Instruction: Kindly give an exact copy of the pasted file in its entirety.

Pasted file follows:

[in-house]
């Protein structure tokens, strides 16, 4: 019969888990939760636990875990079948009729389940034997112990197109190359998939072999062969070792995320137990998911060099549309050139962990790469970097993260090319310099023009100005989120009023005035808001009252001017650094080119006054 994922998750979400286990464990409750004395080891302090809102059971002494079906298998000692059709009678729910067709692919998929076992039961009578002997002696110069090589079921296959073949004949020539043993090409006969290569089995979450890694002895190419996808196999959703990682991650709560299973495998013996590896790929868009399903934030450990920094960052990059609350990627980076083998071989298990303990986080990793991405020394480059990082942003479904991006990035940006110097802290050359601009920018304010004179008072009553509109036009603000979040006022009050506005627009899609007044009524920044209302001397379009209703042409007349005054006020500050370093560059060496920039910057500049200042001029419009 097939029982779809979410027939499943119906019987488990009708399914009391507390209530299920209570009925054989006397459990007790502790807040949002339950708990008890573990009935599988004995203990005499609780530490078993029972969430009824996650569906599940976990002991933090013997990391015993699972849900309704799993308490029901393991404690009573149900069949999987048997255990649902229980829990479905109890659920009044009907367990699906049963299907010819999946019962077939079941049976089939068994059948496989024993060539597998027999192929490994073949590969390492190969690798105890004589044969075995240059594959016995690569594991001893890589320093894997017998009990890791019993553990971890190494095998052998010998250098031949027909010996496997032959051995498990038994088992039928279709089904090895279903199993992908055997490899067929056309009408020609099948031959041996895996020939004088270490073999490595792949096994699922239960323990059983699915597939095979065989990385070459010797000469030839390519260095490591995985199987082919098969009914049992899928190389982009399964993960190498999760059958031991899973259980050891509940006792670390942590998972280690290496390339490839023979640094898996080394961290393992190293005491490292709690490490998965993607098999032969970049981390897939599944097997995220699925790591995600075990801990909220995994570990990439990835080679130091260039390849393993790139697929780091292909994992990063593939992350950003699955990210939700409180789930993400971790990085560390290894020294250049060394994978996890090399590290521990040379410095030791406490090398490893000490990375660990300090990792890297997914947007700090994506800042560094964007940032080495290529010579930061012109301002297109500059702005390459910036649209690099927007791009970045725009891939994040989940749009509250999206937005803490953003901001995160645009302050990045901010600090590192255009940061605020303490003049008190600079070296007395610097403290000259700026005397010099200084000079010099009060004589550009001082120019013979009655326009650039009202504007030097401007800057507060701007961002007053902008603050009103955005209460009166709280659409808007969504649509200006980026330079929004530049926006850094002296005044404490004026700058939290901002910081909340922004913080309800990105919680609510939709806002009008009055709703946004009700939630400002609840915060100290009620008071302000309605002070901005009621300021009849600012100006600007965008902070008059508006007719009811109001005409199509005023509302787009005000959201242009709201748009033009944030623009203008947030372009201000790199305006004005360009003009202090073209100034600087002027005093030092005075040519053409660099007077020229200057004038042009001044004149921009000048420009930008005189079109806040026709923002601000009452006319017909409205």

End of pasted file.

[in-house]
């Protein structure tokens, strides 16, 4: 019969888990939760636990875990079948009729389940034997112990197109190359998939072999062969070792995320137990998911060099549309050139962990790469970097993260090319310099023009100005989120009023005035808001009252001017650094080119006054 994922998750979400286990464990409750004395080891302090809102059971002494079906298998000692059709009678729910067709692919998929076992039961009578002997002696110069090589079921296959073949004949020539043993090409006969290569089995979450890694002895190419996808196999959703990682991650709560299973495998013996590896790929868009399903934030450990920094960052990059609350990627980076083998071989298990303990986080990793991405020394480059990082942003479904991006990035940006110097802290050359601009920018304010004179008072009553509109036009603000979040006022009050506005627009899609007044009524920044209302001397379009209703042409007349005054006020500050370093560059060496920039910057500049200042001029419009 097939029982779809979410027939499943119906019987488990009708399914009391507390209530299920209570009925054989006397459990007790502790807040949002339950708990008890573990009935599988004995203990005499609780530490078993029972969430009824996650569906599940976990002991933090013997990391015993699972849900309704799993308490029901393991404690009573149900069949999987048997255990649902229980829990479905109890659920009044009907367990699906049963299907010819999946019962077939079941049976089939068994059948496989024993060539597998027999192929490994073949590969390492190969690798105890004589044969075995240059594959016995690569594991001893890589320093894997017998009990890791019993553990971890190494095998052998010998250098031949027909010996496997032959051995498990038994088992039928279709089904090895279903199993992908055997490899067929056309009408020609099948031959041996895996020939004088270490073999490595792949096994699922239960323990059983699915597939095979065989990385070459010797000469030839390519260095490591995985199987082919098969009914049992899928190389982009399964993960190498999760059958031991899973259980050891509940006792670390942590998972280690290496390339490839023979640094898996080394961290393992190293005491490292709690490490998965993607098999032969970049981390897939599944097997995220699925790591995600075990801990909220995994570990990439990835080679130091260039390849393993790139697929780091292909994992990063593939992350950003699955990210939700409180789930993400971790990085560390290894020294250049060394994978996890090399590290521990040379410095030791406490090398490893000490990375660990300090990792890297997914947007700090994506800042560094964007940032080495290529010579930061012109301002297109500059702005390459910036649209690099927007791009970045725009891939994040989940749009509250999206937005803490953003901001995160645009302050990045901010600090590192255009940061605020303490003049008190600079070296007395610097403290000259700026005397010099200084000079010099009060004589550009001082120019013979009655326009650039009202504007030097401007800057507060701007961002007053902008603050009103955005209460009166709280659409808007969504649509200006980026330079929004530049926006850094002296005044404490004026700058939290901002910081909340922004913080309800990105919680609510939709806002009008009055709703946004009700939630400002609840915060100290009620008071302000309605002070901005009621300021009849600012100006600007965008902070008059508006007719009811109001005409199509005023509302787009005000959201242009709201748009033009944030623009203008947030372009201000790199305006004005360009003009202090073209100034600087002027005093030092005075040519053409660099007077020229200057004038042009001044004149921009000048420009930008005189079109806040026709923002601000009452006319017909409205």